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Author Topic: Gold collapsing. Bitcoin UP.  (Read 1805627 times)
cypherdoc
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March 05, 2014, 09:17:16 PM
 #7801

well, there you have it:

Japan lays down the Bitcoin law: Treat it like gold

if the Japanese say so, then it is.
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March 05, 2014, 10:00:34 PM
 #7802

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SecondMarket has already been looking at ways to solve this volatility problem on its planned exchange by slowing down the trading of Bitcoin. "We are actually looking to the gold, FOREX, and Libor models, specifically the gold spot-pricing process," Silbert said. "Instead of having a 24-7 market, the price would be set once, twice, or four times a day, via a more traditional sealed bid or Dutch auction... If we go this route, intraday volatility is eliminated, but day-to-day volatility will remain the same."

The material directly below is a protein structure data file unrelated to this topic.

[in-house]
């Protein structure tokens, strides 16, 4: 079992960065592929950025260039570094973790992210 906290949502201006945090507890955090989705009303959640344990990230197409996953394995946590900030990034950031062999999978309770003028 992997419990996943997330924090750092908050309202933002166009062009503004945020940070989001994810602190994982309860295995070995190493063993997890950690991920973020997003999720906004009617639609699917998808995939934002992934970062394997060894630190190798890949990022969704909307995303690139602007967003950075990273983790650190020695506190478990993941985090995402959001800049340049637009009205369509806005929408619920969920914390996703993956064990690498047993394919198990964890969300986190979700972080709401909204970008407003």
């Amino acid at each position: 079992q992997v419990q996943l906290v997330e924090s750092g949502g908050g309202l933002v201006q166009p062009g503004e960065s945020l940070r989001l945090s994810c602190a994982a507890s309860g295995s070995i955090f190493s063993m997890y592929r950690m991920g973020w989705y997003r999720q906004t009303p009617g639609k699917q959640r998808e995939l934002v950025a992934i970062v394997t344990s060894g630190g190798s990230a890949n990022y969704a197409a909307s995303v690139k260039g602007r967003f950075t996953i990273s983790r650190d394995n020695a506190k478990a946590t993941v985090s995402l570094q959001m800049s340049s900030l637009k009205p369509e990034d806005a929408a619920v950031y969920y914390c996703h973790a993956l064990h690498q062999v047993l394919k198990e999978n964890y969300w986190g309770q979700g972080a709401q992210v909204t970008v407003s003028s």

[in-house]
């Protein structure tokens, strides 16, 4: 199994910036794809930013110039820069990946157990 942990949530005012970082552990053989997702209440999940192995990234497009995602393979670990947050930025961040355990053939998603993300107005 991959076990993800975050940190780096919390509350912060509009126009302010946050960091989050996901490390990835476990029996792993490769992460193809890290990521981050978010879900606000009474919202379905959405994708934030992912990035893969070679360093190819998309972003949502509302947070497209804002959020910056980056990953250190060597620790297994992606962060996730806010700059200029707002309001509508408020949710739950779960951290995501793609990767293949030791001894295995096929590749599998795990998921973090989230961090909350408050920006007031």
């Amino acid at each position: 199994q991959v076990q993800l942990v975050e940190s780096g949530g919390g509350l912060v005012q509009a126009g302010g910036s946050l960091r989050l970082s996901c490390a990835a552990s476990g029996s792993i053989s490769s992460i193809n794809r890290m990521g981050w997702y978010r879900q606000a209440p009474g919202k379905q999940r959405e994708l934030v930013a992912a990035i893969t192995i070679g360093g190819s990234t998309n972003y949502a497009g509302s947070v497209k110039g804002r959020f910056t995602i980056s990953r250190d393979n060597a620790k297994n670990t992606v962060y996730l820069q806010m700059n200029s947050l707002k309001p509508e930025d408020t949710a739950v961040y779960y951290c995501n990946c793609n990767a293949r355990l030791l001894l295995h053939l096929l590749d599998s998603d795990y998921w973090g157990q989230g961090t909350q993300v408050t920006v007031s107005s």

Read more: http://www.minyanville.com/trading-and-investing/currencies/articles/After-Board-Approval-SecondMarket-Moves-Forward/3/5/2014/id/54033

Supporting people with beautiful creative ideas. Bitcoin is because of the developers,exchanges,merchants,miners,investors,users,machines and blockchain technologies work together.
miscreanity
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March 06, 2014, 04:28:10 AM
 #7803

Anyone notice how quiet this thread got while gold was rising?

it's a matter of what's going to run up the fastest and the furthest with time.

Smiley

Regarding subsequent discussion, at times I fear the noose may be Bitcoin.

A handful of power players is all that's needed to realize the impossibility of controlling Bitcoin, and that the best course of action is therefore to own the lion's share. Silk Road and Gox confiscations measure up to this nicely.

With more being shunted through major exchanges, coloring coins for legal purposes is a foregone conclusion -- we can't be so naive as to think it is an issue of whether it will happen.